Secondary Review of Surgical Pathology Materials for Patient Referred to the Mayo Clinic: An Evaluation of Major Disagreements.
Ryan E Swapp, Wonwoo Shon, Natalie Campbell, Mary E Fidler, Marie C Aubry, Diva R Salomao, David Schembri-Wismeyer, Lynn Padley, Gary L Keeney, John C Cheville. Mayo Clinic, Rochester, MN
Background: Original outside surgical pathology materials are reviewed by Mayo Clinic pathologists for patient referrals. The objective of this study was to identify the rate of major disagreements with diagnoses from outside institutions, categorize them according to organ system, and determine how these major disagreements affected clinical management.
Design: All surgical pathology cases reviewed between 2005 and 2010 were identified to determine the overall frequency of major disagreements. Major disagreements were defined as any change that significantly affected treatment. Furthermore, a subset of cases with major disagrees (reviewed between July, 2009 and September, 2010) were reviewed to determine the specific type of major disagreement and the effect on patient management and prognosis.
Results: After a retrospective review of 66,215 cases, from 2005 to 2010, 429 major disagreements (0.65%) were identified. Most frequent major disagreements occurred in areas of gastrointestinal (78 cases), lymph node (71) and bone/soft tissue pathology (47), followed by genitourinary (41), breast (34), head and neck (27), pulmonary (25), gynecologic (20), endocrine (18), dermatologic (14), neuropathology (10), and cardiovascular pathology (9). In the subset of 94 major disagrees (of a total of 16,462 cases), treatment was affected in 75 cases (79.8%), and prognosis was affected in 79 cases (84.0%). In 20 cases, the diagnosis was changed from benign to malignant, 19 cases were changed from malignant to benign, in 16 cases tumor classification was changed, 5 cases were changed from invasive carcinoma to in-situ, 4 cases were considered non-neoplastic which were previously classified as neoplastic, and 3 were determined to be neoplastic processes which were previously diagnosed as non-neoplastic. Change of tumor grading and staging was changed in two and one cases, respectively. Twenty-four cases were changed for various other reasons that were considered a major disagreement and that affected treatment.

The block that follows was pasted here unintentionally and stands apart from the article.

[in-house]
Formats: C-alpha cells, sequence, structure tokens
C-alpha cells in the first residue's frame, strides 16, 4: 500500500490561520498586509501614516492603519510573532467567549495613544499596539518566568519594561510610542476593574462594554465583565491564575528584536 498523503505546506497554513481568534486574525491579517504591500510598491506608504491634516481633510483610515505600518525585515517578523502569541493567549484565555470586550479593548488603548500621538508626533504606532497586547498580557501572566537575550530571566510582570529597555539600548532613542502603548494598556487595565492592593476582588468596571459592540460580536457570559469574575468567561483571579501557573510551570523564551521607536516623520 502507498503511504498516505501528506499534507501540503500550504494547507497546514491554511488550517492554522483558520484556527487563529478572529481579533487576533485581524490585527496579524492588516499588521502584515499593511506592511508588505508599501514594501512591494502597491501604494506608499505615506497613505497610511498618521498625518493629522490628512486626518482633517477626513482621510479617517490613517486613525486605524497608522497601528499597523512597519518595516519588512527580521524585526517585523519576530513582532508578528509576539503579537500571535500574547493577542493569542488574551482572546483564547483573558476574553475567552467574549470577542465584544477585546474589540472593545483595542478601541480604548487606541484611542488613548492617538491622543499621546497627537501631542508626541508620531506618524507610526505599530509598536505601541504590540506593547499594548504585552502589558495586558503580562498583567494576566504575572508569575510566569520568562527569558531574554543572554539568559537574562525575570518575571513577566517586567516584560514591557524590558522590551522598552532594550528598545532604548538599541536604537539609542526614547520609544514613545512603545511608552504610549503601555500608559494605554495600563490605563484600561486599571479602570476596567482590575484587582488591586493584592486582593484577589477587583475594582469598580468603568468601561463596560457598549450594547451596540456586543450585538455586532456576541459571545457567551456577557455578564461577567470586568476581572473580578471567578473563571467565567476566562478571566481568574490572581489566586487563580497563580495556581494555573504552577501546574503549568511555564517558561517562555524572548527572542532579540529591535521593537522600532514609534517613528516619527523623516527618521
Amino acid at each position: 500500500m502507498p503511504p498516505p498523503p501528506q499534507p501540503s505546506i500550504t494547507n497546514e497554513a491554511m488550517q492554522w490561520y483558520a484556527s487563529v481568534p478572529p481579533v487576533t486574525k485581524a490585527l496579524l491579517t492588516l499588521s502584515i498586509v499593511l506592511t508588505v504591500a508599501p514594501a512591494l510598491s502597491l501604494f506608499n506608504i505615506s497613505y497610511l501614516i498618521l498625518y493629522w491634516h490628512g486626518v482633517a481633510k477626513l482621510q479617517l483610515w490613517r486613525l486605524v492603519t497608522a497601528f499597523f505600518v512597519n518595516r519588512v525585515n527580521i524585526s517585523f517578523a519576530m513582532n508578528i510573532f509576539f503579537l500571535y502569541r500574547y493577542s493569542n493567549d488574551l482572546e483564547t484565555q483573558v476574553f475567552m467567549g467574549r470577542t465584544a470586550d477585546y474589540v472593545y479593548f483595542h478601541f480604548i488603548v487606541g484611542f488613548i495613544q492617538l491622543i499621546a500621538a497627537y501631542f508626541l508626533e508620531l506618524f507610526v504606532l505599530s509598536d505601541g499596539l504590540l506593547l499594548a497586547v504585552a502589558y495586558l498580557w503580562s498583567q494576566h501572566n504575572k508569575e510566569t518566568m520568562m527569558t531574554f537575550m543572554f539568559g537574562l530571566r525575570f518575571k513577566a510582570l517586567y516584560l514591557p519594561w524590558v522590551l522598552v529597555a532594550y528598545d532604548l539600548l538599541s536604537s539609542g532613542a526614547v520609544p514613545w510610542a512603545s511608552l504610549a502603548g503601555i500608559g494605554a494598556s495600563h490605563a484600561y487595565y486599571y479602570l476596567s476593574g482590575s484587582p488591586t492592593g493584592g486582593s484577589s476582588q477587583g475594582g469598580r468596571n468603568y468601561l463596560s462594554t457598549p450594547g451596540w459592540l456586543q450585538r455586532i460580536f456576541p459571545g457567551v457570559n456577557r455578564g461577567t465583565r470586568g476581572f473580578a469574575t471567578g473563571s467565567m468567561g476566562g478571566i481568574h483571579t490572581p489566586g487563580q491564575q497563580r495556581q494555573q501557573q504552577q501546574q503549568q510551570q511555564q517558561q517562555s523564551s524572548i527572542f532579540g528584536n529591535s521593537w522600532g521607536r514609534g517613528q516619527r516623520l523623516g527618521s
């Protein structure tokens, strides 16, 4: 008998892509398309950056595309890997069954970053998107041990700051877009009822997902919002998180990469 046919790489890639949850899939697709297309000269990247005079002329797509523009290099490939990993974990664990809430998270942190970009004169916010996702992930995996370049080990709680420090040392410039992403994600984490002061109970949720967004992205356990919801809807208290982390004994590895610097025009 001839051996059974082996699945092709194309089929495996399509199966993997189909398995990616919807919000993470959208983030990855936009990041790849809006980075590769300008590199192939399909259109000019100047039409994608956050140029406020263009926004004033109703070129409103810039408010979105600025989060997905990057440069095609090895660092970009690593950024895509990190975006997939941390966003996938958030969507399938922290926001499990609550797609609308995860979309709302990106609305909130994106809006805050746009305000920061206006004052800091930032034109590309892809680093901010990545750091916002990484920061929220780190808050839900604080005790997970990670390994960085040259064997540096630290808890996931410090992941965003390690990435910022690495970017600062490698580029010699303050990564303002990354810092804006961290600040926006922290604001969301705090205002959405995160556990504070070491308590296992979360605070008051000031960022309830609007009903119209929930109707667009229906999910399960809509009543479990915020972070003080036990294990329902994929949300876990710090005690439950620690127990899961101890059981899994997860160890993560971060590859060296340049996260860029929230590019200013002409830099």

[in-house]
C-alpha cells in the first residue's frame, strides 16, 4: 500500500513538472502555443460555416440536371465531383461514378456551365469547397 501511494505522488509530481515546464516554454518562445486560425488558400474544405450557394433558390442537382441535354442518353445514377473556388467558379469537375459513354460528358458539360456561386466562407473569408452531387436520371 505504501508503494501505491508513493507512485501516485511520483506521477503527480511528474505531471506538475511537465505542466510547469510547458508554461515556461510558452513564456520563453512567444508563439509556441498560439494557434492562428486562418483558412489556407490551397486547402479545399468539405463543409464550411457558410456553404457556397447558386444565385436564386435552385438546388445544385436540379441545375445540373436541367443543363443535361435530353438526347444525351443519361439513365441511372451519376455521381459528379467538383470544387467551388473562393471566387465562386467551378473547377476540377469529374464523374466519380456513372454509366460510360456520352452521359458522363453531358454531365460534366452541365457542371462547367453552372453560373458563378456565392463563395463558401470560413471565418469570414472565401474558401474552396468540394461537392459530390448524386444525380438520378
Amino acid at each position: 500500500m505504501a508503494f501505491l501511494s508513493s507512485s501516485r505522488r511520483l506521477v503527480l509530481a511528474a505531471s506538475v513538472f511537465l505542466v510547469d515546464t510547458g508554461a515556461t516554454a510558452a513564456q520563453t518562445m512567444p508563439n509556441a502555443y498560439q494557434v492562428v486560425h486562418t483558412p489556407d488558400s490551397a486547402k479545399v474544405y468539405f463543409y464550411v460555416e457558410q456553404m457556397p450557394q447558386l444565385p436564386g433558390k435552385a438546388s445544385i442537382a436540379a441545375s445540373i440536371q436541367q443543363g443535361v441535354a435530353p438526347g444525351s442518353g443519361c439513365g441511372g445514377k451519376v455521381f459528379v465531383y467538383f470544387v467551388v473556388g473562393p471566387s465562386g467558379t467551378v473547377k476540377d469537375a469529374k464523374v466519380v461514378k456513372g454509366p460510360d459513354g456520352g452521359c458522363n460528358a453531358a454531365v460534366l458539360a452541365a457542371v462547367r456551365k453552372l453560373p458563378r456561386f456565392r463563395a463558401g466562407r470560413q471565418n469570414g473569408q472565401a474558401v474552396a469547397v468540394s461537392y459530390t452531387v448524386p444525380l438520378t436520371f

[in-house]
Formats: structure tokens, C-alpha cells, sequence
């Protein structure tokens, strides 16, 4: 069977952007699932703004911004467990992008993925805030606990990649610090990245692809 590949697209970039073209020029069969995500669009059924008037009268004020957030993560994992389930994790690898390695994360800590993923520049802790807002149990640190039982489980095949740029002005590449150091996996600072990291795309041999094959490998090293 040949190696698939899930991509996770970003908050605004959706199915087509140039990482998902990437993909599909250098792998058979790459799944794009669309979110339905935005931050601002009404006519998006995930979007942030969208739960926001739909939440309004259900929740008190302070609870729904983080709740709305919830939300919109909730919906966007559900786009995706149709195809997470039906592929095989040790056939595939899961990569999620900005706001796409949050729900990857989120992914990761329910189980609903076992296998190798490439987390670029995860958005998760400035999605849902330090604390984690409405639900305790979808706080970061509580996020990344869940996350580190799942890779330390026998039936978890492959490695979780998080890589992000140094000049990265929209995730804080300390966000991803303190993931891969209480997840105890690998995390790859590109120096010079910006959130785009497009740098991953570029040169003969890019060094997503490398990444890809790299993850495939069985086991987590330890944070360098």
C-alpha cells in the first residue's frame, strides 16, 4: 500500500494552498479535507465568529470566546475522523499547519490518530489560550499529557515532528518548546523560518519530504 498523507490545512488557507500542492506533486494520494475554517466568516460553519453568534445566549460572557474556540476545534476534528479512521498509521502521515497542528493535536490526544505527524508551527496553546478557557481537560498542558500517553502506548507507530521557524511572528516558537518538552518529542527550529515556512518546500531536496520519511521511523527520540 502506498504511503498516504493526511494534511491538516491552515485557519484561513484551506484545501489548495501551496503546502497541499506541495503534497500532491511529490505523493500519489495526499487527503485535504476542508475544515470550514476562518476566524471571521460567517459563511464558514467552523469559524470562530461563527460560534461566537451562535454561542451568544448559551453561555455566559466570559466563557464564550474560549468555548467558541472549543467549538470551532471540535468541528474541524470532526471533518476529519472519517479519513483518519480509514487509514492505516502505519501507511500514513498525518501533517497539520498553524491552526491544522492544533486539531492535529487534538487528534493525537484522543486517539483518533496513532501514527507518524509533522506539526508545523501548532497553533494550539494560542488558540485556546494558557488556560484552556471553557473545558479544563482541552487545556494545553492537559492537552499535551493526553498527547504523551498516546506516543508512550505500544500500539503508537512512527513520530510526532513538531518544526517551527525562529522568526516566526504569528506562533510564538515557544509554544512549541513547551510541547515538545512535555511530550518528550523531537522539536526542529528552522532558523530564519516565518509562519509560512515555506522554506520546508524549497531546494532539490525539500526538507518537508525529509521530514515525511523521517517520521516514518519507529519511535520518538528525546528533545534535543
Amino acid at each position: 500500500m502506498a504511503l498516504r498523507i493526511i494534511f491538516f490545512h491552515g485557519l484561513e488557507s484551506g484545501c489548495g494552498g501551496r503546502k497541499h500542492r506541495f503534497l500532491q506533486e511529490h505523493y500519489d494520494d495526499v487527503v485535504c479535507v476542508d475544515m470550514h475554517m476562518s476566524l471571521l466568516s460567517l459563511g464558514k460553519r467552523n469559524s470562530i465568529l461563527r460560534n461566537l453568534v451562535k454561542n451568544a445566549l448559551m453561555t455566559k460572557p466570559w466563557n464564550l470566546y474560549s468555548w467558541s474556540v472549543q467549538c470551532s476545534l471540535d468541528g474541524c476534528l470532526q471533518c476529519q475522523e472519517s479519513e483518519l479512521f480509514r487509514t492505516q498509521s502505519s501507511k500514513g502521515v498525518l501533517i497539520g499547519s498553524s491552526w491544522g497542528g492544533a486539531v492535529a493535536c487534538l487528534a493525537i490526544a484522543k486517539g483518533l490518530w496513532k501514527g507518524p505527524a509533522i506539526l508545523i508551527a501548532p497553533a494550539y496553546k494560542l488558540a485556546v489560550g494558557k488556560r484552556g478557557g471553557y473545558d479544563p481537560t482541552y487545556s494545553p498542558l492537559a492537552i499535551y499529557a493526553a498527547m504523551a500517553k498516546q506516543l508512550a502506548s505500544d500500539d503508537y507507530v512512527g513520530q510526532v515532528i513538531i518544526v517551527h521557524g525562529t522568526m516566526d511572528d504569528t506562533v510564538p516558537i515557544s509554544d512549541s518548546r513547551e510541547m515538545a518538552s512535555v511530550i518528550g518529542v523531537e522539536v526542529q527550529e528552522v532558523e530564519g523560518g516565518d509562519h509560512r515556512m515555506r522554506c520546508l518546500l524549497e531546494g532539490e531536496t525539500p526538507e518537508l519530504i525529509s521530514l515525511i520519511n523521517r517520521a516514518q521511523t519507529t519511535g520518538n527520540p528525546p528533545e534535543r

Conclusions: While major disagreements are rare, they often significantly impact patient treatment. This study highlights the value of secondary review of pathologic materials for patient referrals. It further suggests that secondary review is an important quality control activity which detects diagnostic errors and thereby improves patient care.
Category: Quality Assurance
Monday, February 28, 2011 9:30 AM
Poster Session I Stowell-Orbison/Surgical Pathology/Autopsy Awards Poster Session # 236, Monday Morning